And I have decided that maybe I should do a remake of the movie Clueless, called Clueless 2. Earlier this month, when I had to be on the Today show and then MSNBC with Maria Shriver, I was told to meet at 30 Rock. I knew that that was a TV show written by Tina Fey. So I figured we were meeting in the studio where they make the show. But I had no idea that 30 Rock is an ADDRESS: 30 Rockefeller Center.
These little episodes provided me with a good laugh at myself. And also proof positive that you can have a very successful life without tuning into the mainstream media much!
During the first week of May, I took part in a live teleconference that was part of the Inspiring Women Summit, a global gathering of over 26,000 women from 117 countries. My topic was the pleasure-health connection, and I participated in a conversation on this subject with Joan Borysenko, Ph.D., Elayne Doughty, and Regena Thomahauser (a/k/a Mama Gena).
We all talked for 20 minutes before going live. Our moderator suggested that we entertain the question Why don’t women allow themselves more pleasure? My friend Regena instantly took the conversation in a more pleasurable direction by saying, “We all know why women don’t allow themselves pleasure. We’re conditioned to serve others from birth. How about we instead explore all the wonderful ways that each of us is including pleasure in our own lives, and then take it from there?”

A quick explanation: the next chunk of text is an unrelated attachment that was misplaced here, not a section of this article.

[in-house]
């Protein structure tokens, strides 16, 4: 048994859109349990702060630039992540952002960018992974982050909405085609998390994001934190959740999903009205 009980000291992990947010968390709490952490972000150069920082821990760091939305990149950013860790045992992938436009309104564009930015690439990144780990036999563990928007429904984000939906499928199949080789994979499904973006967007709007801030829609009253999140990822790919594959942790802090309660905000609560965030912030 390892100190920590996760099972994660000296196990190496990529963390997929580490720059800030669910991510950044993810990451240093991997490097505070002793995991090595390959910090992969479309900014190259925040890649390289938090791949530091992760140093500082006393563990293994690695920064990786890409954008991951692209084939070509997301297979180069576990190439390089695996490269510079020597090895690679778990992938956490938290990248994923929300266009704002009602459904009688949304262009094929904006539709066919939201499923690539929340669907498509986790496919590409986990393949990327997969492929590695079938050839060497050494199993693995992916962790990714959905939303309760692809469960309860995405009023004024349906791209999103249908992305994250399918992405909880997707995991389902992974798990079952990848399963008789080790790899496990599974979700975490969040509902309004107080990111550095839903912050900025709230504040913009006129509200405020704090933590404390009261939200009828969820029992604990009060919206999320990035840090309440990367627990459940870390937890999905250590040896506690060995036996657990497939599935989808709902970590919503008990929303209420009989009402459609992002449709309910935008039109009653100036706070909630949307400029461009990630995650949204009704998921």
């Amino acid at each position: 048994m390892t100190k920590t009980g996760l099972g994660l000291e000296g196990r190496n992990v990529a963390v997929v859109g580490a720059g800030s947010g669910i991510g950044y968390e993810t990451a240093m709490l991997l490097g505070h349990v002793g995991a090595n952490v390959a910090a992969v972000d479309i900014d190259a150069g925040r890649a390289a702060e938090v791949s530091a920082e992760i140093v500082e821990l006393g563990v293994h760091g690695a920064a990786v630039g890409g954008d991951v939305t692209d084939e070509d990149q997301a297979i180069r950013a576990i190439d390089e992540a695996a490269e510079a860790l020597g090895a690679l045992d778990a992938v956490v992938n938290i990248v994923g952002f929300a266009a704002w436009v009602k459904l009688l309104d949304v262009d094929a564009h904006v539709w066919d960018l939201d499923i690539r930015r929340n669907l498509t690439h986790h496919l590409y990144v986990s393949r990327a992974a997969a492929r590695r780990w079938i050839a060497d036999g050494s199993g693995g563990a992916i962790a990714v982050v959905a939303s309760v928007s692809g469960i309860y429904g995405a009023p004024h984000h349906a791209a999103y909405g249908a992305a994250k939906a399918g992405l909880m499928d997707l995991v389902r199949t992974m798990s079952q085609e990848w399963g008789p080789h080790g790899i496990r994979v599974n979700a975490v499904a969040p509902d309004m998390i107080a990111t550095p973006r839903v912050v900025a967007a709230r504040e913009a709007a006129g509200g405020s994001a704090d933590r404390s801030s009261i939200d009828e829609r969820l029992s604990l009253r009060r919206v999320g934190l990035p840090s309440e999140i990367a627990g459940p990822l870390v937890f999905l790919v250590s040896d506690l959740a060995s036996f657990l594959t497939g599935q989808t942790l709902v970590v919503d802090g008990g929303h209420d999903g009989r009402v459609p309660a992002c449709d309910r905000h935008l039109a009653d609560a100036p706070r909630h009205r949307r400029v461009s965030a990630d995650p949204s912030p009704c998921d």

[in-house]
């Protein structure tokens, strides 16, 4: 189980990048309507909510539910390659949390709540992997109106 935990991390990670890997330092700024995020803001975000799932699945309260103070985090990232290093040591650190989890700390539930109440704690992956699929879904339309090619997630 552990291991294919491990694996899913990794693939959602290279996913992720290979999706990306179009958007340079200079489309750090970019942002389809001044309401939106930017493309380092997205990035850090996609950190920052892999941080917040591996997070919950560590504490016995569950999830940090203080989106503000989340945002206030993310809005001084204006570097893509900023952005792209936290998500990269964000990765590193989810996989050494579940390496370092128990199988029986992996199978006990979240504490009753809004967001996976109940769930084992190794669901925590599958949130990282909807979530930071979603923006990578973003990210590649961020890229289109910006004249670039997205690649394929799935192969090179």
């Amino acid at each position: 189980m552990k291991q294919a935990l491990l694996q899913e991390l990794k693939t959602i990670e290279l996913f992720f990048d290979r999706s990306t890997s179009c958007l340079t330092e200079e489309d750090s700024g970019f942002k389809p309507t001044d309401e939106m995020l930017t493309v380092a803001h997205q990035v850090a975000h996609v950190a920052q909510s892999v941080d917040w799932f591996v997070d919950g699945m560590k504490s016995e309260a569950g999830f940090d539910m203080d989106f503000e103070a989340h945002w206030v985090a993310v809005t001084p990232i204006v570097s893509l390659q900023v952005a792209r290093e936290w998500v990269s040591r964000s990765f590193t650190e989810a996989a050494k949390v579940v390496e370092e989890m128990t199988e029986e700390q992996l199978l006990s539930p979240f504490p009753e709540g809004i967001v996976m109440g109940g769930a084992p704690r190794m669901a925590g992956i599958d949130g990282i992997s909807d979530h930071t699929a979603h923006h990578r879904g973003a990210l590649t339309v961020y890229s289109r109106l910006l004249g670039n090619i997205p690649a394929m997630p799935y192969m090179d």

Great idea—we all agreed. Then each of us reported in on what we were wearing. Regena had on red satin tap pants and 5-inch stiletto heels. Joan was in sweat pants, having just finished a day of work on her latest book entitled Fried—all about burnout. I was in yoga pants and a tank top, but then donned my tango shoes just for the fun of it.
Happily laughing, we started the call. Our first question was What is the science behind the pleasure/health connection and why is this important for women? I began by talking all about nitric oxide as the molecule of life force. Nitric oxide is produced by the endothelial lining of each blood vessel of our bodies, increases circulation, and is also the “uber” neurotransmitter, which balances all the others, including serotonin and other feel-good hormones. I also talked about an observation I had while teaching at Mama Gena’s School of Womanly Arts. I noticed that when women had the courage to make pleasure a deliberate pursuit in their lives, they would heal from physical ailments. Joan Borysenko, a cell biologist, also talked about the fact that nitric oxide is increased in all states of love and appreciation, whether that’s appreciation of nature or animals.